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digitalmars.D.learn - Nobody understands templates?

reply "Steve Teale" <steve.teale britseyeview.com> writes:
All the D aficionados seem to wet their pants over
meta-programming, but I struggle to find a place to use it.

IIRC, I used it in a couple of places when I was trying to write
library stuff for MySQL, but in my current project, I use it only
once. That's when I want to stuff something onto my undo stack.

For that I have two template functions - push(T)(MybaseClass* p,
T t, int ID), and pushC, which is just the same except that it
checks the top of the stack to see if the ID there is the same as
what it is wanting to push.

This has served me very reliably, but I struggle to find other
places in the whole application where I would benefit from
templates.

Is this typical - libraries use templates, applications don't, or
am I just being unimaginative?

Steve
Feb 28 2014
next sibling parent "Adam D. Ruppe" <destructionator gmail.com> writes:
A lot of my code doesn't use very many new templates either... my 
web code does use a few magic templates which fills in a lot of 
boilerplate, but the app code - the business logic - uses almost 
no templates at all. My xml/html dom.d library also uses very few 
templates, it just doesn't fit as well as plain classes there.

I think it just depends on what you're doing... if it's generic 
or boilerplate, templates rock, but much of a program isn't 
really generic.
Feb 28 2014
prev sibling next sibling parent reply "Dicebot" <public dicebot.lv> writes:
On Friday, 28 February 2014 at 18:42:57 UTC, Steve Teale wrote:
 Is this typical - libraries use templates, applications don't, 
 or
 am I just being unimaginative?

 Steve
It is quite true as a generalization but in practice border line between application and a library is not that clear. You often have common modules used in various parts of an application. Kind of internal mini-libraries. Also every time you catch yourself doing any sort of copy-paste, it is quite possible that it can be replaced by mixin / template mixin instead. Application that are built in more declarative way benefit more from such tool set than traditional imperative ones.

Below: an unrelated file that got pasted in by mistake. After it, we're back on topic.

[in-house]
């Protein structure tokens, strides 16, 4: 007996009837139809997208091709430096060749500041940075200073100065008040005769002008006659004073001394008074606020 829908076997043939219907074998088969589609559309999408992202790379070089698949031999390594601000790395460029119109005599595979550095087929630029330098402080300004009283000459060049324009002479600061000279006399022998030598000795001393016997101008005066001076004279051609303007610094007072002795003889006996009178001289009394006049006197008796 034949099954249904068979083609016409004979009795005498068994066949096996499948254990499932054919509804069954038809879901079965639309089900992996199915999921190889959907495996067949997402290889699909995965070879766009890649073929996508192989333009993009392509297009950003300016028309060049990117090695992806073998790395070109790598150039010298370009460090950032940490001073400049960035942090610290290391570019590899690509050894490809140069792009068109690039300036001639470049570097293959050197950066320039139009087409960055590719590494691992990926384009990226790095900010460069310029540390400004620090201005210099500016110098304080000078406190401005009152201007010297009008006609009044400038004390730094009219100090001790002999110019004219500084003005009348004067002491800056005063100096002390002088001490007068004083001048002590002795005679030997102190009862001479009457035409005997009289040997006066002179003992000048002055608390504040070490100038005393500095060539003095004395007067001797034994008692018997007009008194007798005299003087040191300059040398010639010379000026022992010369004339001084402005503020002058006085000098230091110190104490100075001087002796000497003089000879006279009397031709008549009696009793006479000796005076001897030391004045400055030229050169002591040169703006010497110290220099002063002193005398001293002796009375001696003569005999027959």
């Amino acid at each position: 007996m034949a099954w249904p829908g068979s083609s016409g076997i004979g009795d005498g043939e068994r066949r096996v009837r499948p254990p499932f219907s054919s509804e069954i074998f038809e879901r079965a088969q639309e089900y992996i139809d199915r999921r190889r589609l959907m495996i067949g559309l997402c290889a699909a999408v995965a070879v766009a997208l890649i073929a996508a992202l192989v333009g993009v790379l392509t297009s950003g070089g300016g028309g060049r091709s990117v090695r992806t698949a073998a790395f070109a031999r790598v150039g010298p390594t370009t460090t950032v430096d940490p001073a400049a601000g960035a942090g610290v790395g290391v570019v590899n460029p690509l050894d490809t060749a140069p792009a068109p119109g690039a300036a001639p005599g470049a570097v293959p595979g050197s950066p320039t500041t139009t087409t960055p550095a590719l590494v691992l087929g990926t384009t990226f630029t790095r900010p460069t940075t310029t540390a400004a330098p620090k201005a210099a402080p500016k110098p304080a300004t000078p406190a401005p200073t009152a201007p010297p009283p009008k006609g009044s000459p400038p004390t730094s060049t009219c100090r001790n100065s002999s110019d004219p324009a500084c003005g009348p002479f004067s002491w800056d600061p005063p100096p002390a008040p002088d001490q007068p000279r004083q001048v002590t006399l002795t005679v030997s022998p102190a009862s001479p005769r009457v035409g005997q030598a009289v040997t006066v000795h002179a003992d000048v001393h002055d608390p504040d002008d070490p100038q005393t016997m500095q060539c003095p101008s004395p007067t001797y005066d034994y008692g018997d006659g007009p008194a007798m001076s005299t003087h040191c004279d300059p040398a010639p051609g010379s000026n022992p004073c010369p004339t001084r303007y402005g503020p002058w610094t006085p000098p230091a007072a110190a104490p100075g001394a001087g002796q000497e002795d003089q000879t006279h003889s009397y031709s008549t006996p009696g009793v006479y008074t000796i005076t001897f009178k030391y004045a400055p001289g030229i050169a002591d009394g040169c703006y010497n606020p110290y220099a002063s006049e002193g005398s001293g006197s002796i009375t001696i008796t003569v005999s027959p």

Feb 28 2014
parent reply "Steve Teale" <steve.teale britseyeview.com> writes:
On Friday, 28 February 2014 at 19:06:26 UTC, Dicebot wrote:
 On Friday, 28 February 2014 at 18:42:57 UTC, Steve Teale wrote:
 Is this typical - libraries use templates, applications don't, 
 or
 am I just being unimaginative?

 Steve
 Also every time you catch yourself doing any sort of 
 copy-paste, it is quite possible that it can be replaced by 
 mixin / template mixin instead. Application that are built in 
 more declarative way benefit more from such tool set than 
 traditional imperative ones.
In have a couple of case that always require me to find some other instance of it, and then copy/paste, But then I need to edit the pasted code anyway because in any particular case it needs to deal with different command info, so how can mixins help me? I have already dealt with the yada-yada cases by old-fashioned OOP. From the various answers to this question I have concluded that I should not worry about it. If there's a need for a template I think I am already recognizing it. Thanks!all() Steve
Mar 01 2014
next sibling parent reply "woh" <wojw yahoo.com> writes:
  You probably don't have a good understanding of templates if you 
have only used 2 in your entire codebase.  Or you are talking 
about a very tiny codebase.



n Saturday, 1 March 2014 at 18:00:21 UTC, Steve Teale wrote:
 On Friday, 28 February 2014 at 19:06:26 UTC, Dicebot wrote:
 On Friday, 28 February 2014 at 18:42:57 UTC, Steve Teale wrote:
 Is this typical - libraries use templates, applications 
 don't, or
 am I just being unimaginative?

 Steve
 Also every time you catch yourself doing any sort of 
 copy-paste, it is quite possible that it can be replaced by 
 mixin / template mixin instead. Application that are built in 
 more declarative way benefit more from such tool set than 
 traditional imperative ones.
In have a couple of case that always require me to find some other instance of it, and then copy/paste, But then I need to edit the pasted code anyway because in any particular case it needs to deal with different command info, so how can mixins help me? I have already dealt with the yada-yada cases by old-fashioned OOP. From the various answers to this question I have concluded that I should not worry about it. If there's a need for a template I think I am already recognizing it. Thanks!all() Steve
Mar 01 2014
parent reply "Steve Teale" <steve.teale britseyeview.com> writes:
On Saturday, 1 March 2014 at 22:16:54 UTC, woh wrote:
  You probably don't have a good understanding of templates if 
 you have only used 2 in your entire codebase.  Or you are 
 talking about a very tiny codebase.